Google, Meta have to explain algorithms under new EU legislation
The EU has agreed on another ambitious piece of legislation to police the online world.
After hours of deliberation, the EU agreed on the general terms of the Digital Services Act, or DSA, which would require digital companies to take greater responsibility for the information that appears on their platforms.
New responsibilities include eliminating unlawful content and commodities more swiftly, clarifying how their algorithms work for consumers and researchers, and taking tighter action against disinformation propagated. Noncompliance can result in fines of up to 6% of a company's yearly revenue.
“The DSA will upgrade the ground rules for all online services in the EU,” said European Commission President Ursula von der Leyen in a statement. “It gives practical effect to the principle that what is illegal offline, should be illegal online. The greater the size, the greater the responsibilities of online platforms.”
Margrethe Vestager, the European Commission's Competition Commissioner who has pioneered much of the EU's internet regulation, stated that the act would "guarantee that platforms are held accountable for the risks their services potentially represent to society and consumers."
The DSA should not be confused with the DMA, often known as the Digital Markets Act, which was passed in March. Both acts have an impact on the tech world, but the DMA is concerned with ensuring a level playing field for businesses, whilst the DSA is concerned with how corporations to police content on their platforms. As a result, the DSA will most likely have a more direct impact on internet users.
Although the legislation only applies to EU people, the impact will undoubtedly be felt in other parts of the world as well. Global technology businesses may conclude that it is more cost-effective to establish a unified content-policing policy and use the EU's more tough restrictions as a model. While lawmakers in the United States are eager to reign in Big Tech with legislation, they have already begun to look to the EU's rules for guidance.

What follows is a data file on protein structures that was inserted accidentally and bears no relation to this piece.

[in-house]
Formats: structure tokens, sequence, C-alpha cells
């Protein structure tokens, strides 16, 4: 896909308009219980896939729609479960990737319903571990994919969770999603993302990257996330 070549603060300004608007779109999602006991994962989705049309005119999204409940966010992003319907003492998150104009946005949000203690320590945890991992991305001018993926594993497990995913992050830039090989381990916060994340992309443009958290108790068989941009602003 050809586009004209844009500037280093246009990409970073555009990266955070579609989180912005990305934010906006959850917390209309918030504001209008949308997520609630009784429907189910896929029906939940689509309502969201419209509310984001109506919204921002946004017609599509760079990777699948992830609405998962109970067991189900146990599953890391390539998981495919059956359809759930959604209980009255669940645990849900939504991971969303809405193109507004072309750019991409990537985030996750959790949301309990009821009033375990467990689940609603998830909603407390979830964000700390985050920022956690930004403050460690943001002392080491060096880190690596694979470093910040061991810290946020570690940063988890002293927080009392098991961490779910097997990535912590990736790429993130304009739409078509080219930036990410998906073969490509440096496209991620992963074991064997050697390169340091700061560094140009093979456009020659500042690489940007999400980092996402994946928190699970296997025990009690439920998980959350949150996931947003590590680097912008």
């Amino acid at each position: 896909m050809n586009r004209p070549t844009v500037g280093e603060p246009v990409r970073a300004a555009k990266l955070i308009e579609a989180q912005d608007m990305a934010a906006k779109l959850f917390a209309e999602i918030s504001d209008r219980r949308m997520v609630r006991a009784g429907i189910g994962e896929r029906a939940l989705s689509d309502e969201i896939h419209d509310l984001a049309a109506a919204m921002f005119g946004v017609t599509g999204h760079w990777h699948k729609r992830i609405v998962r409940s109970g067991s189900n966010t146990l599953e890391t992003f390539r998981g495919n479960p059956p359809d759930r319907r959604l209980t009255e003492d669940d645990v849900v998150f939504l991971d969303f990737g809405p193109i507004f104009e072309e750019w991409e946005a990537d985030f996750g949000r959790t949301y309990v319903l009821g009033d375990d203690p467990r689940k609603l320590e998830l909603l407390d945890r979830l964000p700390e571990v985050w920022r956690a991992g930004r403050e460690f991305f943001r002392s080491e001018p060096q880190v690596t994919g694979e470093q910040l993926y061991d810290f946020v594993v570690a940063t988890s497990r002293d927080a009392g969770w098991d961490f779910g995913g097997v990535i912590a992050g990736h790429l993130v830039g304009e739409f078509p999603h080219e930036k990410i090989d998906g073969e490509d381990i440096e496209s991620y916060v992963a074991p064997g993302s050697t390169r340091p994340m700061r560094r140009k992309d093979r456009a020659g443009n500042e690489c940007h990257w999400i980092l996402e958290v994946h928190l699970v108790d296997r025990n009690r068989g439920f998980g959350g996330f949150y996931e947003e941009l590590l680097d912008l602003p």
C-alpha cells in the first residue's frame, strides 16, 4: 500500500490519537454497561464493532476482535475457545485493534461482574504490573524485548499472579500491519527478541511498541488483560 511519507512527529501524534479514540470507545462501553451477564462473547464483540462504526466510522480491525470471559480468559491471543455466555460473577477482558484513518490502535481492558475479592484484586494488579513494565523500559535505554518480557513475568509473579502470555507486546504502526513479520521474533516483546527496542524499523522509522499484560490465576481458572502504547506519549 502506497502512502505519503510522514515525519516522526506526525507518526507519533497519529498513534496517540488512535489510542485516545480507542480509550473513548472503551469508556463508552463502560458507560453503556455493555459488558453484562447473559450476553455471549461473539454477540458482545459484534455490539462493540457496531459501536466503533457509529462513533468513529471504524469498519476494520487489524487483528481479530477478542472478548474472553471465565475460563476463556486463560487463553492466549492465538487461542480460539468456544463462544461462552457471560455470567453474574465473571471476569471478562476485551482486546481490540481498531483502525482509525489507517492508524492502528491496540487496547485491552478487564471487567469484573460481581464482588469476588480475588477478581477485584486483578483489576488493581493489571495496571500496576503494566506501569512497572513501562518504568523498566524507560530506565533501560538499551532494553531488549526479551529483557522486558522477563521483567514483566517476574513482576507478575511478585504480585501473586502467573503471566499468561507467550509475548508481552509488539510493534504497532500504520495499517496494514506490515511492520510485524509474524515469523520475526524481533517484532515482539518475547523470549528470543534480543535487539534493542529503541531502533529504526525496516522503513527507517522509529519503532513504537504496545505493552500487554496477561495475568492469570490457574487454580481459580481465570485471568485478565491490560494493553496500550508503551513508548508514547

The DSA's complete wording has yet to be revealed, however, the European Parliament and European Commission have specified many duties it will include.
The pivotal requirements the EU added for digital platforms are the following:
- It is illegal to target advertisements based on a person's religion, sexual orientation, or ethnicity. Targeted advertising is also not permitted for minors.
- "Dark patterns," or user interfaces that are misleading or deceptive to steer users into making specific choices, will be outlawed. According to the EU, canceling subscriptions should be as simple as signing up for them.
- Large online platforms, such as Facebook, will be required to make the operation of their recommender algorithms (such as those used for categorizing content in the News Feed or recommending TV episodes on Netflix) transparent to consumers. Users should also be provided with a recommender system that is "not dependent on profiling." In the case of Instagram, this would imply a chronological feed (as it was introduced recently).
- Hosting firms and internet platforms would be required to explain why they removed illegal content and provide users with the chance to appeal such removals. However, the DSA does not define what content is unlawful and instead leaves this up to individual countries.
- Researchers will need critical data from the main internet platforms to "give additional insight into how online threats emerge."
- To track down those selling unlawful products or services, online marketplaces must preserve basic information about dealers on their platforms.
- Large platforms will also need to develop new techniques for dealing with misinformation during times of crisis (a provision inspired by the recent invasion of Ukraine).
The DSA, like the DMA, will differentiate between different sizes of tech businesses, with greater requirements placed on larger companies. The largest companies, those with at least 45 million EU users, such as Meta and Google, will face the most scrutiny.
These internet corporations have worked hard to weaken the DSA's rules, notably those relating to targeted advertising and sharing data with independent researchers.
Although the EU member states have now agreed on the general outlines of the DSA, the legislative text must still be finished and the act legally approved into law. However, at this time, this final step is seen as a formality. The requirements will apply to all businesses 15 months after the act is passed into law, or on January 1, 2024, whichever comes first.